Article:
Defining a Downtrend
I spend a lot of time on this blog talking about trends. The word ‘Trend’ is in the name, after all.
Charles Dow wrote about price trends at the turn of the 20th century, and his market musings form the cornerstone for much of modern-day technical analysis. Though ‘Dow Theory’ is most often associated with his observation that the Industrial and Rail averages should confirm each other, Dow’s contributions are more broad. His widely read works describe the most basic aspects of price trends.
Uptrends are marked by higher highs and higher lows, and downtrends the opposite. The market has three trends at all times – the primary, secondary, and minor – and each has three phases, accumulation, public participation, and distribution. Most importantly, a trend is in effect until we have definitive signs that it has reversed.
We work to identify trends for a very simple reason: as Mr. Dow posited, they tend to continue more often than not. Thus, knowing the underlying direction of those trends can give us an edge in investment decision-making. The hard part is accurately identifying reversals.
From the 2020 lows, there’s no doubt that U.S. stock indexes were in an uptrend. Each pullback held above previous lows, and each successive rally pushed prices to new highs. The picture is a little less clear today.
Since setting a peak at year-end, the S&P 500 index has drifted steadily lower. It clearly set a lower high at the end of March. Now the question is whether we see a definitive lower low. With the index testing support at 4150, we may have an answer before the week is up.
The Nasdaq Composite has been moderately worse than the U.S. large cap benchmark. It already set a few lower lows and sits near the worst level in over a year. If the Nasdaq manages to find support here at the March 2021 trough, then Dow might call this the end of a secondary downtrend that lasted a few months. The primary trend – one that lasts for years or more – would still be upward.
If the Nasdaq follows the example of small caps, though, this selloff may have more room to fall.
The Russell 2000 failed to participate in most of the 2021 rally – prices weren’t moving lower, but they weren’t moving up either. Despite the lack of progress, Charlie Dow’s tenets indicated the uptrend was intact throughout the year, because there was no definitive evidence of a trend reversal.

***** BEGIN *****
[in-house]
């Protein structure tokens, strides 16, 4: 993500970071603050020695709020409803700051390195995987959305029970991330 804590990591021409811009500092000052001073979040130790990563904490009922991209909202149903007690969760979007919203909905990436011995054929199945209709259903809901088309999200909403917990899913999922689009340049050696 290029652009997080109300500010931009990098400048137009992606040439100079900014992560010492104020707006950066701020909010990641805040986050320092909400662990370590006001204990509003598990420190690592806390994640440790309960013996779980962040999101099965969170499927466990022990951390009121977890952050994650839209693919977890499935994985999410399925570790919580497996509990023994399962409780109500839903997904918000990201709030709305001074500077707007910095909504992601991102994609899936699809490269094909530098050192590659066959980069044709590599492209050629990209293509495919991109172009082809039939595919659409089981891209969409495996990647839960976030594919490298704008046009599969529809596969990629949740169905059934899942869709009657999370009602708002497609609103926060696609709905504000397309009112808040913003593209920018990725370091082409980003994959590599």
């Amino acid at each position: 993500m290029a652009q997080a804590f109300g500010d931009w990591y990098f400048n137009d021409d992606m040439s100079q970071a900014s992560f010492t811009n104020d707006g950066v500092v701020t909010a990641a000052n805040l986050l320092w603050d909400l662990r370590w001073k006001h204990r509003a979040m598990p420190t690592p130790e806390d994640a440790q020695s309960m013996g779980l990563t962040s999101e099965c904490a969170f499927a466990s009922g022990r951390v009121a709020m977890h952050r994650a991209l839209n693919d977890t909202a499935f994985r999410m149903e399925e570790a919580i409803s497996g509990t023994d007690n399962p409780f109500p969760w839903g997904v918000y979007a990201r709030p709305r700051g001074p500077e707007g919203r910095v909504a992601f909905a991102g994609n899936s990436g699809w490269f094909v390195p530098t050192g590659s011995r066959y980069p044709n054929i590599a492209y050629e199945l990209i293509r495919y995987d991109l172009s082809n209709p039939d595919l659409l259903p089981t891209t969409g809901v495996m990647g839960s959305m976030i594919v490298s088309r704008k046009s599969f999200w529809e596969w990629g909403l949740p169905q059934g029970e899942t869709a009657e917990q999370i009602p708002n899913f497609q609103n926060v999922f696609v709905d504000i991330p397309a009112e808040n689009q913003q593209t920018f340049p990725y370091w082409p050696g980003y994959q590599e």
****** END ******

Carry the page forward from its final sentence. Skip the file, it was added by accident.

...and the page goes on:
Evidence arrived in 2022. The Russell 2000 broke the 2021 lows within the first few weeks of the new year and broke down further this week.
With major indexes sending mixed (or perhaps just incomplete) signals, it helps to look below the surface. After all, it’s not a stock market. It’s a market of stocks.
We also have a few more tools than Uncle Charlie did in his day. That means we can look for more than just higher highs to evaluate trends.
One easy way to categorize trends is to use moving averages. A stock above a moving average is generally considered to be in an uptrend, especially if that moving average is also rising. Today, more than 80% of stocks are below their 20-day average and well over half are below their 200-day. That’s not a positive sign for stock market bulls.
The damage is most severe in growth-oriented sectors. Defensively oriented sectors, namely Consumer Staples and Utilities, have held up a bit better.
The cumulative Advance-Decline line for NYSE stocks stopped rising almost a year ago. This index calculates the difference between the number of advancing and declining issues each day, then adds the difference to the previous day’s value. During a healthy market advance, we should expect more stocks to be rising than falling, causing the A/D line to rise, too. Instead, the A/D line stalled last year while large cap indexes rallied for several more months.
And now, the A/D line is setting new lows.
New highs are another useful trend gauge. They can only result from rising prices, and they’re much easier to count than Dow’s higher highs and higher lows. Unfortunately, new 52-week highs have been completely overshadowed by new 52-week lows. The Russell 3000, which includes the vast majority of publicly traded U.S. equities, has seen more than 500 stocks set new lows on 3 distinct occasions this year. The number could easily top 1000 if stock indexes break their March lows.
The uptrend that began at the COVID lows is under attack. How worried should we be? Are U.S. stocks in a downtrend?
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